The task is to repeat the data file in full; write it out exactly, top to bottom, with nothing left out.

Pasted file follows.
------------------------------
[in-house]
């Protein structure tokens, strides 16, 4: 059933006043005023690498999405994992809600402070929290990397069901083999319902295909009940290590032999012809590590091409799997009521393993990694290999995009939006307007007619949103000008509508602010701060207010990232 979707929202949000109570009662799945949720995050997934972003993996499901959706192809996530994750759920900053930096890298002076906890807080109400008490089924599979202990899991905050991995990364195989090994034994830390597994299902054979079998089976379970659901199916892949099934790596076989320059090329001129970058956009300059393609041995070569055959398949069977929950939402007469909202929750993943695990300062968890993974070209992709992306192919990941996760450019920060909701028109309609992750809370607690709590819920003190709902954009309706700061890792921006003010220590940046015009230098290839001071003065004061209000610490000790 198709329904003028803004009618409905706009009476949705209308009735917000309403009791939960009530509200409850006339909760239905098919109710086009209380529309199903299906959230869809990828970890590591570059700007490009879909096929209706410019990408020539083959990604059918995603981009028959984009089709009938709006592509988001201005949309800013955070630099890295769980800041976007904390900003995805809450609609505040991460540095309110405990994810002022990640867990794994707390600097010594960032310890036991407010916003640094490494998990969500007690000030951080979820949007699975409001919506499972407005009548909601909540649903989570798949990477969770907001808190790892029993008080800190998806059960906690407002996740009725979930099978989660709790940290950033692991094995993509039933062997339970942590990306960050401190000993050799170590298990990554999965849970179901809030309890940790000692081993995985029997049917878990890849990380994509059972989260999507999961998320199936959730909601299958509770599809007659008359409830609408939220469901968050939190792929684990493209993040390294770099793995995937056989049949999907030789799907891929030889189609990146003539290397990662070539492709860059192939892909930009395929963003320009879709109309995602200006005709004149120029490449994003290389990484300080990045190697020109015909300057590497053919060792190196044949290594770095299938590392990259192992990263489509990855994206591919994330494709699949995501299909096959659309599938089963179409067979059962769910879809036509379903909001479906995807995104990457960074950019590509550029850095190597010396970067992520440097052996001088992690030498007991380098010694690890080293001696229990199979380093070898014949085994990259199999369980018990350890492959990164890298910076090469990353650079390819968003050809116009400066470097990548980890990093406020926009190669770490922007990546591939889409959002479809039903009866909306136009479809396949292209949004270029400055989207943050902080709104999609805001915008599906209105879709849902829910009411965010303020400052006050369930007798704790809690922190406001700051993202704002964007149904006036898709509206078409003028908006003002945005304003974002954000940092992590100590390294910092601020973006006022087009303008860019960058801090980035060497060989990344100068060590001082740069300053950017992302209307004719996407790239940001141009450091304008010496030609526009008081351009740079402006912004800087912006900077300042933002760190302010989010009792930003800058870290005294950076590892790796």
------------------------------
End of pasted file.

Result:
[in-house]
């Protein structure tokens, strides 16, 4: 059933006043005023690498999405994992809600402070929290990397069901083999319902295909009940290590032999012809590590091409799997009521393993990694290999995009939006307007007619949103000008509508602010701060207010990232 979707929202949000109570009662799945949720995050997934972003993996499901959706192809996530994750759920900053930096890298002076906890807080109400008490089924599979202990899991905050991995990364195989090994034994830390597994299902054979079998089976379970659901199916892949099934790596076989320059090329001129970058956009300059393609041995070569055959398949069977929950939402007469909202929750993943695990300062968890993974070209992709992306192919990941996760450019920060909701028109309609992750809370607690709590819920003190709902954009309706700061890792921006003010220590940046015009230098290839001071003065004061209000610490000790 198709329904003028803004009618409905706009009476949705209308009735917000309403009791939960009530509200409850006339909760239905098919109710086009209380529309199903299906959230869809990828970890590591570059700007490009879909096929209706410019990408020539083959990604059918995603981009028959984009089709009938709006592509988001201005949309800013955070630099890295769980800041976007904390900003995805809450609609505040991460540095309110405990994810002022990640867990794994707390600097010594960032310890036991407010916003640094490494998990969500007690000030951080979820949007699975409001919506499972407005009548909601909540649903989570798949990477969770907001808190790892029993008080800190998806059960906690407002996740009725979930099978989660709790940290950033692991094995993509039933062997339970942590990306960050401190000993050799170590298990990554999965849970179901809030309890940790000692081993995985029997049917878990890849990380994509059972989260999507999961998320199936959730909601299958509770599809007659008359409830609408939220469901968050939190792929684990493209993040390294770099793995995937056989049949999907030789799907891929030889189609990146003539290397990662070539492709860059192939892909930009395929963003320009879709109309995602200006005709004149120029490449994003290389990484300080990045190697020109015909300057590497053919060792190196044949290594770095299938590392990259192992990263489509990855994206591919994330494709699949995501299909096959659309599938089963179409067979059962769910879809036509379903909001479906995807995104990457960074950019590509550029850095190597010396970067992520440097052996001088992690030498007991380098010694690890080293001696229990199979380093070898014949085994990259199999369980018990350890492959990164890298910076090469990353650079390819968003050809116009400066470097990548980890990093406020926009190669770490922007990546591939889409959002479809039903009866909306136009479809396949292209949004270029400055989207943050902080709104999609805001915008599906209105879709849902829910009411965010303020400052006050369930007798704790809690922190406001700051993202704002964007149904006036898709509206078409003028908006003002945005304003974002954000940092992590100590390294910092601020973006006022087009303008860019960058801090980035060497060989990344100068060590001082740069300053950017992302209307004719996407790239940001141009450091304008010496030609526009008081351009740079402006912004800087912006900077300042933002760190302010989010009792930003800058870290005294950076590892790796």